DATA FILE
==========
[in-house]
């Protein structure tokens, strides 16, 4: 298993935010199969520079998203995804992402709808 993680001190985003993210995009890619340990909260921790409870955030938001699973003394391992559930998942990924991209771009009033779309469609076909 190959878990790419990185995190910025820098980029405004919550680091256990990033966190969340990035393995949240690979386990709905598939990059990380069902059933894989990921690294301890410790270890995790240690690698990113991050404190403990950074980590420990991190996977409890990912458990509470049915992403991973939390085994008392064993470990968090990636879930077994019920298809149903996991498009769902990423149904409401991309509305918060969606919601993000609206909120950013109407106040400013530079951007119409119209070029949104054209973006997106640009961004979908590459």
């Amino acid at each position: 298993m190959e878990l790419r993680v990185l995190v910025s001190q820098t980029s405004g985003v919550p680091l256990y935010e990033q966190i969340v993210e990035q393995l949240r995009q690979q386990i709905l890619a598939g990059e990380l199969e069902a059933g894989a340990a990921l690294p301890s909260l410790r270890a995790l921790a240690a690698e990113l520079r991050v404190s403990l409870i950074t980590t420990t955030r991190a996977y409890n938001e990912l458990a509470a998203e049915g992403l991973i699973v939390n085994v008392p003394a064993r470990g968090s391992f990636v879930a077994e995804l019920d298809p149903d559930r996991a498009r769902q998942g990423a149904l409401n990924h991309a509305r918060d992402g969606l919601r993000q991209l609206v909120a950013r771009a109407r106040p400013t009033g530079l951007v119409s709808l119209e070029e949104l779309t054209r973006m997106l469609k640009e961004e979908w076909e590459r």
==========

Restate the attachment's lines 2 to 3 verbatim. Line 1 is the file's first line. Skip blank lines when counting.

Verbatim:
């Protein structure tokens, strides 16, 4: 298993935010199969520079998203995804992402709808 993680001190985003993210995009890619340990909260921790409870955030938001699973003394391992559930998942990924991209771009009033779309469609076909 190959878990790419990185995190910025820098980029405004919550680091256990990033966190969340990035393995949240690979386990709905598939990059990380069902059933894989990921690294301890410790270890995790240690690698990113991050404190403990950074980590420990991190996977409890990912458990509470049915992403991973939390085994008392064993470990968090990636879930077994019920298809149903996991498009769902990423149904409401991309509305918060969606919601993000609206909120950013109407106040400013530079951007119409119209070029949104054209973006997106640009961004979908590459």
């Amino acid at each position: 298993m190959e878990l790419r993680v990185l995190v910025s001190q820098t980029s405004g985003v919550p680091l256990y935010e990033q966190i969340v993210e990035q393995l949240r995009q690979q386990i709905l890619a598939g990059e990380l199969e069902a059933g894989a340990a990921l690294p301890s909260l410790r270890a995790l921790a240690a690698e990113l520079r991050v404190s403990l409870i950074t980590t420990t955030r991190a996977y409890n938001e990912l458990a509470a998203e049915g992403l991973i699973v939390n085994v008392p003394a064993r470990g968090s391992f990636v879930a077994e995804l019920d298809p149903d559930r996991a498009r769902q998942g990423a149904l409401n990924h991309a509305r918060d992402g969606l919601r993000q991209l609206v909120a950013r771009a109407r106040p400013t009033g530079l951007v119409s709808l119209e070029e949104l779309t054209r973006m997106l469609k640009e961004e979908w076909e590459r």